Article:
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Many crude oil and water injection pipelines are affected by long axial corrosion. This type of corrosion often extends over substantial pipeline lengths. The shape of the corrosion channel can be complex and range from a very smooth wall thickness reduction to a rugged surface topography whereby the corrosion depth varies significantly over distance.
Long axial corrosion anomalies can be reliably detected and sized by means of ultrasonic in-line inspection (UT ILI). Residual dirt and scale poses a challenge for ILI. Thus, effective cleaning inside the corrosion channel is essential. The rugged shape of the corrosion surface and rough internal pipe surface can lead to outliers in the gathered ILI data. Therefore, an elaborated filtering and re-processing of the acquired inspection data is crucial for the integrity assessment.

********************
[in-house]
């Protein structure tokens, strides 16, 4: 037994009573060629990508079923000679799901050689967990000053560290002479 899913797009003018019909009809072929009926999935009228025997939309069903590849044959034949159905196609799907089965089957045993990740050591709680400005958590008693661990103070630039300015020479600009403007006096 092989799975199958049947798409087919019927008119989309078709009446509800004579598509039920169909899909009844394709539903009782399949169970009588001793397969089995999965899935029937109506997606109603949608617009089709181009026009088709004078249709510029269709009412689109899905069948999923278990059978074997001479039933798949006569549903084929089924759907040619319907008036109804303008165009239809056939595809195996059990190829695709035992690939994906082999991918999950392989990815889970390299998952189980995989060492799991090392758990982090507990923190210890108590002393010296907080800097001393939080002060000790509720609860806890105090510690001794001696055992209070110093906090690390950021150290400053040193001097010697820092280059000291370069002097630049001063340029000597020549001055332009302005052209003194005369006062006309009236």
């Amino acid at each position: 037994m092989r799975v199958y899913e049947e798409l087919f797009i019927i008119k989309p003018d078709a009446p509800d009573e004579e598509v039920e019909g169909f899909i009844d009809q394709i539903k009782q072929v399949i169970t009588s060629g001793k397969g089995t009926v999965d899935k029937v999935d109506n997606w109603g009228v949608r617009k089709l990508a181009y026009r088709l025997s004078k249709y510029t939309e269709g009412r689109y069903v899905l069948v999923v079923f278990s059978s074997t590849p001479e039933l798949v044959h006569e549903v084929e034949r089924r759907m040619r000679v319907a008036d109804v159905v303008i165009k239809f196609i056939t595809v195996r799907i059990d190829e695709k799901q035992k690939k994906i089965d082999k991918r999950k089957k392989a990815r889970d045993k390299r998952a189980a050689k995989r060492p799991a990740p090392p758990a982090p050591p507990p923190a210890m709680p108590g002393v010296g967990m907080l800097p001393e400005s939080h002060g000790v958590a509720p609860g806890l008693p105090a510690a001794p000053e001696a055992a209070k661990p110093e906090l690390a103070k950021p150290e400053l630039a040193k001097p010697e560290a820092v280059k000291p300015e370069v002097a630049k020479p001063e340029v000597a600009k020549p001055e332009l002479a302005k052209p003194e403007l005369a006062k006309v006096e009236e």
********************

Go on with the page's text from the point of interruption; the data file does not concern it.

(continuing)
Commonly, long axial corrosion is reported as one metal loss feature per pipe joint with a feature length equal to the length of the pipe joint and a feature depth equal to the maximum depth in the respective pipe. This feature list information usually does not reflect the characteristic properties of the corrosion anomalies. The pressure capacity is thus best calculated using assessment methods like RSTRENG or DNV-RP-F101 Complex Shape that account for the actual depth profile (river-bottom profile, RBP) of metal loss features. Also corrosion growth rates are ideally obtained by comparing RBPs of consecutive inspections.
This paper outlines the main results of a recent joint industry project giving guidance on the assessment of long axial corrosion based on the results of ultrasonic ILI. This involves the determination of RBPs, the calculation of the safe operating pressure of the pipeline system, the determination of corrosion growth rates and the extrapolation of the future pressure capacity. The above points are illustrated by real data examples.